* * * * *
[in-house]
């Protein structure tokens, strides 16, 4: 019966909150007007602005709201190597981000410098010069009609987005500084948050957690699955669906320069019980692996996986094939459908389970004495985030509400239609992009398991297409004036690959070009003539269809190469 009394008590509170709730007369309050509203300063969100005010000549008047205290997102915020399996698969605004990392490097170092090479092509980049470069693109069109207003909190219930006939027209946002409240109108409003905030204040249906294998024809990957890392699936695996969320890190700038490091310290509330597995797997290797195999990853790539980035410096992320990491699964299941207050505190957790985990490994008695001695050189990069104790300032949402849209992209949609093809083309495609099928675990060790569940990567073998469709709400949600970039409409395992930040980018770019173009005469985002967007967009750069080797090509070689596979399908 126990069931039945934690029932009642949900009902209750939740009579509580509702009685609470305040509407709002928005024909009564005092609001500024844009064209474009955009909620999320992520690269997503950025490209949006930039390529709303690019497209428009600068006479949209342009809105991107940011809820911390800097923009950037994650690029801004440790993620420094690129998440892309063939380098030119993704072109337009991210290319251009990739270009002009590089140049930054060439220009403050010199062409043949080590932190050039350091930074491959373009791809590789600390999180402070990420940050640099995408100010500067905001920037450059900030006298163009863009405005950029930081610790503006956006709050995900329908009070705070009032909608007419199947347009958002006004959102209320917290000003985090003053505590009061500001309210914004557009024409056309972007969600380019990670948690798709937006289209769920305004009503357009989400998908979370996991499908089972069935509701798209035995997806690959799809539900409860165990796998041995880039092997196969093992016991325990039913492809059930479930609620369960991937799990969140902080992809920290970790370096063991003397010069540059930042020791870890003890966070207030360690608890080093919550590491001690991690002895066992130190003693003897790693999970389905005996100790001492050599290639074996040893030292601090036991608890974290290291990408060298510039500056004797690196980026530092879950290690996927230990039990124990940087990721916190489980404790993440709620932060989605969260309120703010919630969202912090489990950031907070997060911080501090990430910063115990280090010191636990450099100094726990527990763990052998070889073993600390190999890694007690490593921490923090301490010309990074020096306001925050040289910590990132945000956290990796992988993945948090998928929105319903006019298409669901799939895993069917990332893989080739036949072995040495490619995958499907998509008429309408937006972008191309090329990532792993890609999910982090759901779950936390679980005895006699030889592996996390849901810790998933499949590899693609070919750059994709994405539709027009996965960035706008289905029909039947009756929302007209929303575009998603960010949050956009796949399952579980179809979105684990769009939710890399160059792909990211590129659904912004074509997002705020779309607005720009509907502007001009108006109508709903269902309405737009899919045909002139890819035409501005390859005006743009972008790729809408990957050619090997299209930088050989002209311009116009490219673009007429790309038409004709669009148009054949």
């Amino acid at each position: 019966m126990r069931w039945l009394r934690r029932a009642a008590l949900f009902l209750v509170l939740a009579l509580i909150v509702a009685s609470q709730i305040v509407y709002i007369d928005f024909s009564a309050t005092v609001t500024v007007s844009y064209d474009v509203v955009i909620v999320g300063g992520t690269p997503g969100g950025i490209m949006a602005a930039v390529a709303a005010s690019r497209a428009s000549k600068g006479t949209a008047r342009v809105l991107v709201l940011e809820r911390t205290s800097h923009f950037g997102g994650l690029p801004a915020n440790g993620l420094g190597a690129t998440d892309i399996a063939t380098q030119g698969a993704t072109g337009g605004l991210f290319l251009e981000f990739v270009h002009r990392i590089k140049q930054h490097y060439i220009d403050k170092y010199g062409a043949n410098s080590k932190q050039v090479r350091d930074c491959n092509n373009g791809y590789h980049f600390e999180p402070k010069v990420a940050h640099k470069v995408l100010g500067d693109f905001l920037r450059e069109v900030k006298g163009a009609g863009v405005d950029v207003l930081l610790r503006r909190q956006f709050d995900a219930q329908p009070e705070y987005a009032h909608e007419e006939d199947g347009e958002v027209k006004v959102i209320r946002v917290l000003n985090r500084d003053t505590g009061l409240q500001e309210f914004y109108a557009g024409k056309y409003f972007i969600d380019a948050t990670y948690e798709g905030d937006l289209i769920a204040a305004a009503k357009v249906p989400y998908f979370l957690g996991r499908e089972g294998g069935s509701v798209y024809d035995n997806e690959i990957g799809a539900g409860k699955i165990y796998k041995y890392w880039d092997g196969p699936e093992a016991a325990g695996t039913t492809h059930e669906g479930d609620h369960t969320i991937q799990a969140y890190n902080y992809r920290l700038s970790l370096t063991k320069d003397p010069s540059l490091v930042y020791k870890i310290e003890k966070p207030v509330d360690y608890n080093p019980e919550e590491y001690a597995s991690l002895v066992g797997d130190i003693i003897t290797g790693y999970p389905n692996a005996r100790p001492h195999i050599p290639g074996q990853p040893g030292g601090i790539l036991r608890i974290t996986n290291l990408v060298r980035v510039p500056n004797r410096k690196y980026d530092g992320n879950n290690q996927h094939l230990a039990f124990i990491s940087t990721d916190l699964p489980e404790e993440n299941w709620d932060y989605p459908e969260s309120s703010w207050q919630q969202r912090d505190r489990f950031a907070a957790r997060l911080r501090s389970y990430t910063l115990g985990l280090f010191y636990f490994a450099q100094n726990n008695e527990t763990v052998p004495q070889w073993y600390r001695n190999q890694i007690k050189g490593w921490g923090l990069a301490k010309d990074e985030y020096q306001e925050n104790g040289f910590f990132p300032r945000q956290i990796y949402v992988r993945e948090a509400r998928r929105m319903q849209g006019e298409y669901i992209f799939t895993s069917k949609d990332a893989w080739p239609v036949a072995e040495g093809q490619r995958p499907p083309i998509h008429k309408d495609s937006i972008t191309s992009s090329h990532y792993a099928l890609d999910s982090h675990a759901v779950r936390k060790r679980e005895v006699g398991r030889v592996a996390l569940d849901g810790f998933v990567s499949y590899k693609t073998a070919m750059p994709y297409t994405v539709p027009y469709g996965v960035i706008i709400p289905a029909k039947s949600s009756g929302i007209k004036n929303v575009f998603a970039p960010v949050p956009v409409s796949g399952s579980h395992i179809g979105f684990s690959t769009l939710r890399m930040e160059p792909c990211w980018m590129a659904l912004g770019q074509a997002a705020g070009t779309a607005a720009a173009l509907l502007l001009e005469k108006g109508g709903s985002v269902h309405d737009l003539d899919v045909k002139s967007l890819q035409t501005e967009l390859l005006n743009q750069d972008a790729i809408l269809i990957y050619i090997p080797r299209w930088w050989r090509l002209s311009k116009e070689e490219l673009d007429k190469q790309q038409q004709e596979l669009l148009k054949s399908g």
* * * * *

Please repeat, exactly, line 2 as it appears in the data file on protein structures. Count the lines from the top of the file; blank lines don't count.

């Protein structure tokens, strides 16, 4: 019966909150007007602005709201190597981000410098010069009609987005500084948050957690699955669906320069019980692996996986094939459908389970004495985030509400239609992009398991297409004036690959070009003539269809190469 009394008590509170709730007369309050509203300063969100005010000549008047205290997102915020399996698969605004990392490097170092090479092509980049470069693109069109207003909190219930006939027209946002409240109108409003905030204040249906294998024809990957890392699936695996969320890190700038490091310290509330597995797997290797195999990853790539980035410096992320990491699964299941207050505190957790985990490994008695001695050189990069104790300032949402849209992209949609093809083309495609099928675990060790569940990567073998469709709400949600970039409409395992930040980018770019173009005469985002967007967009750069080797090509070689596979399908 126990069931039945934690029932009642949900009902209750939740009579509580509702009685609470305040509407709002928005024909009564005092609001500024844009064209474009955009909620999320992520690269997503950025490209949006930039390529709303690019497209428009600068006479949209342009809105991107940011809820911390800097923009950037994650690029801004440790993620420094690129998440892309063939380098030119993704072109337009991210290319251009990739270009002009590089140049930054060439220009403050010199062409043949080590932190050039350091930074491959373009791809590789600390999180402070990420940050640099995408100010500067905001920037450059900030006298163009863009405005950029930081610790503006956006709050995900329908009070705070009032909608007419199947347009958002006004959102209320917290000003985090003053505590009061500001309210914004557009024409056309972007969600380019990670948690798709937006289209769920305004009503357009989400998908979370996991499908089972069935509701798209035995997806690959799809539900409860165990796998041995880039092997196969093992016991325990039913492809059930479930609620369960991937799990969140902080992809920290970790370096063991003397010069540059930042020791870890003890966070207030360690608890080093919550590491001690991690002895066992130190003693003897790693999970389905005996100790001492050599290639074996040893030292601090036991608890974290290291990408060298510039500056004797690196980026530092879950290690996927230990039990124990940087990721916190489980404790993440709620932060989605969260309120703010919630969202912090489990950031907070997060911080501090990430910063115990280090010191636990450099100094726990527990763990052998070889073993600390190999890694007690490593921490923090301490010309990074020096306001925050040289910590990132945000956290990796992988993945948090998928929105319903006019298409669901799939895993069917990332893989080739036949072995040495490619995958499907998509008429309408937006972008191309090329990532792993890609999910982090759901779950936390679980005895006699030889592996996390849901810790998933499949590899693609070919750059994709994405539709027009996965960035706008289905029909039947009756929302007209929303575009998603960010949050956009796949399952579980179809979105684990769009939710890399160059792909990211590129659904912004074509997002705020779309607005720009509907502007001009108006109508709903269902309405737009899919045909002139890819035409501005390859005006743009972008790729809408990957050619090997299209930088050989002209311009116009490219673009007429790309038409004709669009148009054949």